CBIS Stock Predictions For 2020 (Buy or Sell?)
According to rock-and-roll lore, Bob Dylan was the man who first gave cannabis to The Beatles.
Indeed, for investors today, a Dylan song from the 1960s comes to mind: The Times They Are a-Changin’.
Once a symbol of counter-culture rebellion, marijuana has evolved into a multi-billion-dollar industry. “Mary Jane” has moved from Woodstock to Wall Street, representing a disruptive force for a slew of industries, including pharmaceutical, tobacco and beverage companies.
The result has been a proliferation of marijuana penny stocks that are captivating investors who seek fast riches.
One penny pot stock garnering considering investor attention lately is Cannabis Science (OTC: CBIS). What’s the real story behind CBIS? Below, I provide answers. But first, some context.
Canada’s nationwide legalization of marijuana in 2018 boosted the entire cannabis sector. In the U.S., 10 states and the District of Columbia have full marijuana legalization, and another 23 states permit medicinal uses with permission from a doctor. More states are lining up to join the legalization bandwagon. Pot remains illegal at the federal level in the U.S., but some politicians want to change that.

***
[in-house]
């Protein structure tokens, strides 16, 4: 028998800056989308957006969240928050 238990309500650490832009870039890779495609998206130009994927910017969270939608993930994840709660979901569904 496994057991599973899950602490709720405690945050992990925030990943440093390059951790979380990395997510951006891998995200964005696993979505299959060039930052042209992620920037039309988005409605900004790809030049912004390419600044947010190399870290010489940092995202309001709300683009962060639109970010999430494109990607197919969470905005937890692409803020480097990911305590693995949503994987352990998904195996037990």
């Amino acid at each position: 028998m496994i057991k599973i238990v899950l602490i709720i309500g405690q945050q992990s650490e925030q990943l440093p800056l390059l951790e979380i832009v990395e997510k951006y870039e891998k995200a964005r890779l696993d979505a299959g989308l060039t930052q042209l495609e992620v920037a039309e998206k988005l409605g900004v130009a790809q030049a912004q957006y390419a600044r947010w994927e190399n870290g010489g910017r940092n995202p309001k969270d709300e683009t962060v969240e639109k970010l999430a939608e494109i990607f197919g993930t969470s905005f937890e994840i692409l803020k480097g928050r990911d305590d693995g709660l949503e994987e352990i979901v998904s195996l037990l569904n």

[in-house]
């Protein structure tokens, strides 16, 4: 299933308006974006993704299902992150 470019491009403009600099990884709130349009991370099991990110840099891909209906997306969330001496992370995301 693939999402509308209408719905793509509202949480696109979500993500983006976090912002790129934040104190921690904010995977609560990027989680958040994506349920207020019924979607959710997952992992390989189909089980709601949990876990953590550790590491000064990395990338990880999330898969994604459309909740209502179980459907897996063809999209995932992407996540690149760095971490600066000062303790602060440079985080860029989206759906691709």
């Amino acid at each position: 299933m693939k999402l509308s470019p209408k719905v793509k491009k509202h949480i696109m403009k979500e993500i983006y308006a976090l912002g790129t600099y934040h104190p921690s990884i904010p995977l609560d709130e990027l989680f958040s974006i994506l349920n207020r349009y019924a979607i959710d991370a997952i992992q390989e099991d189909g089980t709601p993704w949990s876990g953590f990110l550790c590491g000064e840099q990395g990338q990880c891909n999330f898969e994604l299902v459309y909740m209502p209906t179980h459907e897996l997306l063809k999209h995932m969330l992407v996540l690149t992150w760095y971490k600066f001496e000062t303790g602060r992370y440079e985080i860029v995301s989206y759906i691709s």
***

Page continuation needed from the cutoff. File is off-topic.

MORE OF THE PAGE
In an historic move on July 10, the U.S. House Judiciary Subcommittee on Crime, Terrorism and Homeland Security heard expert testimony and debated marijuana reform. Momentum is building in Congress to lift the federal ban.
In February 2019, U.S. Sen. (D-NJ) reintroduced legislation to nationwide and expunge federal convictions for possession or use of the drug. Booker is running for president in 2020 and his rivals for the Democratic nomination support the bill.
As marijuana becomes increasingly legal, the recreational and medical uses of this apparent wonder herb represent a huge investment opportunity.
In particular, cannabis-based medicines present some of the most intriguing plays in the entire biotechnology sector. For conditions ranging from epilepsy to multiple sclerosis, to glaucoma, to even cancer, compounds derived from the plant are achieving remarkable results when conventional therapies can’t.
So what’s it all mean for Cannabis Science and its investors? Let’s find out.
What Is Cannabis Science?
Cannabis Science is a biotech based in Irvine, California. Incorporated in 1996, the company sports a market cap of $76 million.